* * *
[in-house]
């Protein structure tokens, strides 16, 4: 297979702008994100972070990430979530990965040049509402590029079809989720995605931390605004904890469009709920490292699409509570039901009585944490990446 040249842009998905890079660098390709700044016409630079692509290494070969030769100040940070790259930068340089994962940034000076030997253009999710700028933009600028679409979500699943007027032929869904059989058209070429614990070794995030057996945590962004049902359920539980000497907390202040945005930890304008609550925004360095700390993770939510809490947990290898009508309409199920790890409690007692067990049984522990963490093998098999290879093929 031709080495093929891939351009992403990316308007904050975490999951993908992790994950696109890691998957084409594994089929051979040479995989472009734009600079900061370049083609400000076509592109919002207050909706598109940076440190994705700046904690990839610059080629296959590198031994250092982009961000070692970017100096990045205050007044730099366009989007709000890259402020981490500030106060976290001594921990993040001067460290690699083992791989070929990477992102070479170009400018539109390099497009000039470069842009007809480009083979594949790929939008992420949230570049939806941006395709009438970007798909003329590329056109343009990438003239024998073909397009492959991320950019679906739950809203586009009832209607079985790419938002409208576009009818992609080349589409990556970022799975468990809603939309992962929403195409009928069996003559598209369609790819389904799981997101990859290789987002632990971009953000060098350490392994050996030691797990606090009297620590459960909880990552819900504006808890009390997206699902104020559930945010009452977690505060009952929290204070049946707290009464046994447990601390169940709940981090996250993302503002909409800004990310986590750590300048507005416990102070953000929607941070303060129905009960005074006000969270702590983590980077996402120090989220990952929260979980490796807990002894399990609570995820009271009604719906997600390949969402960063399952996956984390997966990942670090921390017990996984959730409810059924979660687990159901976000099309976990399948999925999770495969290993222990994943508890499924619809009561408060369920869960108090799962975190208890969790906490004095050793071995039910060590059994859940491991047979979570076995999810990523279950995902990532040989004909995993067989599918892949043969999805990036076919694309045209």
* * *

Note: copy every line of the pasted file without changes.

[in-house]
């Protein structure tokens, strides 16, 4: 297979702008994100972070990430979530990965040049509402590029079809989720995605931390605004904890469009709920490292699409509570039901009585944490990446 040249842009998905890079660098390709700044016409630079692509290494070969030769100040940070790259930068340089994962940034000076030997253009999710700028933009600028679409979500699943007027032929869904059989058209070429614990070794995030057996945590962004049902359920539980000497907390202040945005930890304008609550925004360095700390993770939510809490947990290898009508309409199920790890409690007692067990049984522990963490093998098999290879093929 031709080495093929891939351009992403990316308007904050975490999951993908992790994950696109890691998957084409594994089929051979040479995989472009734009600079900061370049083609400000076509592109919002207050909706598109940076440190994705700046904690990839610059080629296959590198031994250092982009961000070692970017100096990045205050007044730099366009989007709000890259402020981490500030106060976290001594921990993040001067460290690699083992791989070929990477992102070479170009400018539109390099497009000039470069842009007809480009083979594949790929939008992420949230570049939806941006395709009438970007798909003329590329056109343009990438003239024998073909397009492959991320950019679906739950809203586009009832209607079985790419938002409208576009009818992609080349589409990556970022799975468990809603939309992962929403195409009928069996003559598209369609790819389904799981997101990859290789987002632990971009953000060098350490392994050996030691797990606090009297620590459960909880990552819900504006808890009390997206699902104020559930945010009452977690505060009952929290204070049946707290009464046994447990601390169940709940981090996250993302503002909409800004990310986590750590300048507005416990102070953000929607941070303060129905009960005074006000969270702590983590980077996402120090989220990952929260979980490796807990002894399990609570995820009271009604719906997600390949969402960063399952996956984390997966990942670090921390017990996984959730409810059924979660687990159901976000099309976990399948999925999770495969290993222990994943508890499924619809009561408060369920869960108090799962975190208890969790906490004095050793071995039910060590059994859940491991047979979570076995999810990523279950995902990532040989004909995993067989599918892949043969999805990036076919694309045209």